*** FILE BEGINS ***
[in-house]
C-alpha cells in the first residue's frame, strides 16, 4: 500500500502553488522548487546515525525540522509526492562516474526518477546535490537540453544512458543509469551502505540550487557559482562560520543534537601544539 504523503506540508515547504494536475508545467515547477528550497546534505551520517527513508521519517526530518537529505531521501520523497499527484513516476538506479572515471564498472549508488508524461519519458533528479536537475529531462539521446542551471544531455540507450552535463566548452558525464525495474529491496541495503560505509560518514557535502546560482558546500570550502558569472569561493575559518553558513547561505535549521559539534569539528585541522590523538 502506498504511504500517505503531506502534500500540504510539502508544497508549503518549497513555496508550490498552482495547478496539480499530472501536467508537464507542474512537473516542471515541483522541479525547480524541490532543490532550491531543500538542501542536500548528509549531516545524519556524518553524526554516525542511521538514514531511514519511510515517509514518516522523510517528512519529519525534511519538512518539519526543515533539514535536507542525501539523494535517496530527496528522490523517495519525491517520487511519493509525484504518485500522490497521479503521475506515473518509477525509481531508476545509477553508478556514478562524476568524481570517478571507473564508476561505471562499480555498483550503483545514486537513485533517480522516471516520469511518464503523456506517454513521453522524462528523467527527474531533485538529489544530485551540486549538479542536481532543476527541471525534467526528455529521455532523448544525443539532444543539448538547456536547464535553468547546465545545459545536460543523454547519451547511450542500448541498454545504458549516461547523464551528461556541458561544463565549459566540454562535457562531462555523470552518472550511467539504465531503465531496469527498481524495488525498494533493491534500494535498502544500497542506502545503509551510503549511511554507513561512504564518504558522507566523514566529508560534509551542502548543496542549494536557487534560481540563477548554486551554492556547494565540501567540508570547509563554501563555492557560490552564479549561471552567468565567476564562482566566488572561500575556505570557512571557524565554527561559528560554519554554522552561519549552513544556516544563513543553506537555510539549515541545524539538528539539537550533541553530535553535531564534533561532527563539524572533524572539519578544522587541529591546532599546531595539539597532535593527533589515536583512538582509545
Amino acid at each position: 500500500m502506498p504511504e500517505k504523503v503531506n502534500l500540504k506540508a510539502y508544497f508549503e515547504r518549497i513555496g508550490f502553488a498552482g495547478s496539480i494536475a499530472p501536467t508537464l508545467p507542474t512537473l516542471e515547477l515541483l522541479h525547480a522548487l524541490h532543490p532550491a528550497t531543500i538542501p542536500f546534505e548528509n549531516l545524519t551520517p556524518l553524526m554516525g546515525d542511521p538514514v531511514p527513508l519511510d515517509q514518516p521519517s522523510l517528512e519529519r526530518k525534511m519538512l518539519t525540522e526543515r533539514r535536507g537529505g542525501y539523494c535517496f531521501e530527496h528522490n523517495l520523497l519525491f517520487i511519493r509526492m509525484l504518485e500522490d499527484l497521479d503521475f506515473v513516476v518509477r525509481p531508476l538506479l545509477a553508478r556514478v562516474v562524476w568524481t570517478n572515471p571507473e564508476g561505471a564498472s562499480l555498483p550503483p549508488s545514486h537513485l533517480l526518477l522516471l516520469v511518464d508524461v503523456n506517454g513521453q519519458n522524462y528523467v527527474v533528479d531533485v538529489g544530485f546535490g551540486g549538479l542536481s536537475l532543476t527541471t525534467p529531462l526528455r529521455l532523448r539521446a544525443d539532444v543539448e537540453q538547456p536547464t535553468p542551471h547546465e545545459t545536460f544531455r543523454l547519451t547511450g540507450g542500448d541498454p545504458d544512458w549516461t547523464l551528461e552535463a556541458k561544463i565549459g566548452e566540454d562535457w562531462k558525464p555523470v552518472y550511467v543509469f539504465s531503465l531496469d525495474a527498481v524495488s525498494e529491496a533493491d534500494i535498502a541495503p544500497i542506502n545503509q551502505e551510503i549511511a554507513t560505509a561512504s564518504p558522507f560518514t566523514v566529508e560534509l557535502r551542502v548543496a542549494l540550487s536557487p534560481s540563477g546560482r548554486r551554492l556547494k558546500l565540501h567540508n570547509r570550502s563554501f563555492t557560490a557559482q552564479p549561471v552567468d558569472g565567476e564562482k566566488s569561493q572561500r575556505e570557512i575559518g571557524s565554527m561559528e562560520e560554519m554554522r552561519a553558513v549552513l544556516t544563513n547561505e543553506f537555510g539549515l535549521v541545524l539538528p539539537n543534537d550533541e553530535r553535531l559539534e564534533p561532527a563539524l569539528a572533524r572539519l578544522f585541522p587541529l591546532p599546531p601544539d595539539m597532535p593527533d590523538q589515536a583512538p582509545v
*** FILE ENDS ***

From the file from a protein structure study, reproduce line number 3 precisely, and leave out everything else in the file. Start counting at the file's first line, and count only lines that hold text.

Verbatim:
Amino acid at each position: 500500500m502506498p504511504e500517505k504523503v503531506n502534500l500540504k506540508a510539502y508544497f508549503e515547504r518549497i513555496g508550490f502553488a498552482g495547478s496539480i494536475a499530472p501536467t508537464l508545467p507542474t512537473l516542471e515547477l515541483l522541479h525547480a522548487l524541490h532543490p532550491a528550497t531543500i538542501p542536500f546534505e548528509n549531516l545524519t551520517p556524518l553524526m554516525g546515525d542511521p538514514v531511514p527513508l519511510d515517509q514518516p521519517s522523510l517528512e519529519r526530518k525534511m519538512l518539519t525540522e526543515r533539514r535536507g537529505g542525501y539523494c535517496f531521501e530527496h528522490n523517495l520523497l519525491f517520487i511519493r509526492m509525484l504518485e500522490d499527484l497521479d503521475f506515473v513516476v518509477r525509481p531508476l538506479l545509477a553508478r556514478v562516474v562524476w568524481t570517478n572515471p571507473e564508476g561505471a564498472s562499480l555498483p550503483p549508488s545514486h537513485l533517480l526518477l522516471l516520469v511518464d508524461v503523456n506517454g513521453q519519458n522524462y528523467v527527474v533528479d531533485v538529489g544530485f546535490g551540486g549538479l542536481s536537475l532543476t527541471t525534467p529531462l526528455r529521455l532523448r539521446a544525443d539532444v543539448e537540453q538547456p536547464t535553468p542551471h547546465e545545459t545536460f544531455r543523454l547519451t547511450g540507450g542500448d541498454p545504458d544512458w549516461t547523464l551528461e552535463a556541458k561544463i565549459g566548452e566540454d562535457w562531462k558525464p555523470v552518472y550511467v543509469f539504465s531503465l531496469d525495474a527498481v524495488s525498494e529491496a533493491d534500494i535498502a541495503p544500497i542506502n545503509q551502505e551510503i549511511a554507513t560505509a561512504s564518504p558522507f560518514t566523514v566529508e560534509l557535502r551542502v548543496a542549494l540550487s536557487p534560481s540563477g546560482r548554486r551554492l556547494k558546500l565540501h567540508n570547509r570550502s563554501f563555492t557560490a557559482q552564479p549561471v552567468d558569472g565567476e564562482k566566488s569561493q572561500r575556505e570557512i575559518g571557524s565554527m561559528e562560520e560554519m554554522r552561519a553558513v549552513l544556516t544563513n547561505e543553506f537555510g539549515l535549521v541545524l539538528p539539537n543534537d550533541e553530535r553535531l559539534e564534533p561532527a563539524l569539528a572533524r572539519l578544522f585541522p587541529l591546532p599546531p601544539d595539539m597532535p593527533d590523538q589515536a583512538p582509545v